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Small Business Index Improves Despite Tepid Economy

Washington Remains Paralyzed
Jun 11, 2013 12:22 PM   By Jeff Miller
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RAPAPORT... U.S. small business owner confidence improved to the level of one year ago, according to the June index of optimism as published by  National Federation of Independent Business  (NFIB). The latest index rose 2.3 points during May to 94.4 points, however, the NFIB cautioned that even though the reading was the second highest since the Great Recession started in December 2007, the index did not  signal strong economic growth for small businesses.

Eight of 10 index components gained momentum, showing some moderation in pessimism about the economy and future sales, but planned job creation fell one point and reported job creation stalled after five months of gains, according to NFIB.small business

“Small-business confidence rising is always a good thing, but it’s tough to be excited by meager growth in an otherwise tepid economy,” said NFIB's chief economist Bill Dunkelberg. “Washington remains in a state of policy paralysis and while the stock market sets records, gross domestic product (GDP) posts mediocre growth. The unemployment rate remains in the mid-7s and it is departures from the labor force—not job creation—that is contributing to its decline when it does fall. It’s nice to see confidence not shrinking, but there isn’t much to hang your hat on in this report. We are back to where we were in May 2012. Two good months don’t make a trend, but we can’t have a trend without them, so it’s a start.”

The small business sector of the GDP  is not generating growth beyond population gains, the NFIB concluded. More businesses are being formed than lost, but too many existing firms have not yet started to replace the workers shed during the recession. The NFIB's Optimism Index is at its May 2012 level, which is identical to the November 2007 level. Since that time, however, the index has been higher in only three months, each time by less than two points.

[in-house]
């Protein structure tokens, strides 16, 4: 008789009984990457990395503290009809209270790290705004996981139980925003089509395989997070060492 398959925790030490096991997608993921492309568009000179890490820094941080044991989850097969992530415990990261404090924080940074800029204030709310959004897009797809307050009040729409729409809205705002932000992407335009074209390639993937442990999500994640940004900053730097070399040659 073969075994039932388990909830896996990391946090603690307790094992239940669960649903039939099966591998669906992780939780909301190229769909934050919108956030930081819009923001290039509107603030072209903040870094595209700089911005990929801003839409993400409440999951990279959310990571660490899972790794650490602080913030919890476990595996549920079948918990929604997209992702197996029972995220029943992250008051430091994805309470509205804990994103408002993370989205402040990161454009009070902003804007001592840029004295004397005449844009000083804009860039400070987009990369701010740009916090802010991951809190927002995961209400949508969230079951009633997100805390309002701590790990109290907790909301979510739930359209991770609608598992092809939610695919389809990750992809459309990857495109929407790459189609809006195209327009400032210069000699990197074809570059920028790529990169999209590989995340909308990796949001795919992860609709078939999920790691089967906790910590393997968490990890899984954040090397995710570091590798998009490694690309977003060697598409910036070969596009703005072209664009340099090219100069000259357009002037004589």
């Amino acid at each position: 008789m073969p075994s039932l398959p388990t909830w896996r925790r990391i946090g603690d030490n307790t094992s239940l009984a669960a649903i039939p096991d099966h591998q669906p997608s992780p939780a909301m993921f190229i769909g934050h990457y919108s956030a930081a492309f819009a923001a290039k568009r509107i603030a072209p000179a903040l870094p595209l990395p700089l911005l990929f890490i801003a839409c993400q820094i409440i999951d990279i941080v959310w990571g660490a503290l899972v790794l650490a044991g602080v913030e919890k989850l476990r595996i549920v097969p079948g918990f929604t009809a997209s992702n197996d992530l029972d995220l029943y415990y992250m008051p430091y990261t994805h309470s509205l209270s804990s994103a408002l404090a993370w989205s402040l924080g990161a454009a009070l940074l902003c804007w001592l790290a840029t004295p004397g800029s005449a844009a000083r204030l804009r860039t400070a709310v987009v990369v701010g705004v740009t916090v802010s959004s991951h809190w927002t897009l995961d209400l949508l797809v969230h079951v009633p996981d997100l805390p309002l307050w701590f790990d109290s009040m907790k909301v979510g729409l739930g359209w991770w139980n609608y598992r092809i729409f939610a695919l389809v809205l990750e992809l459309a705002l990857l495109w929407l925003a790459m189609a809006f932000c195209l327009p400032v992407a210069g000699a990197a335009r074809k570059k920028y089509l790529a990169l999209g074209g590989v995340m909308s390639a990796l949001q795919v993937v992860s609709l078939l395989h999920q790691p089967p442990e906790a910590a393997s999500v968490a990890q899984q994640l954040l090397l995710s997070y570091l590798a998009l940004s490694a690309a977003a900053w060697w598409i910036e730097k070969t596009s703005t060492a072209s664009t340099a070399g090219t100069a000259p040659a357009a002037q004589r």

Small business owners cited taxes as their top problem (at 24 percent), followed by regulations and red tape (23 percent) and 16 percent claimed that weak sales were their biggest issue. Job creation in May fell for the first time since November 2012. The net percentage of owners expecting higher real sales volume rose four points to 8 percent of all owners. NFIB concluded that sales expectations are trending better, but are still historically weak.

Access to credit continues to be a non-issue. Owners invested slightly more  into capital expenditures in May; however, spending levels is still eight points below the average  rate through 2007. Plans to increase expenditures stagnated, with 23 percent of owners planning capital outlays in the next three to six months.

In May, a net negative 7 percent of all owners surveyed reported growth in inventory levels, one point below that reported in April. For all firms, a net 1 percent (up two points) reported stock too low, an unusually “lean” level of satisfaction with inventory. More owners are reducing stock than adding inventory, but the overall inventory picture was rather benign, according to the index.

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Tags: economic, index, Jeff Miller, nfib, optimism, small business
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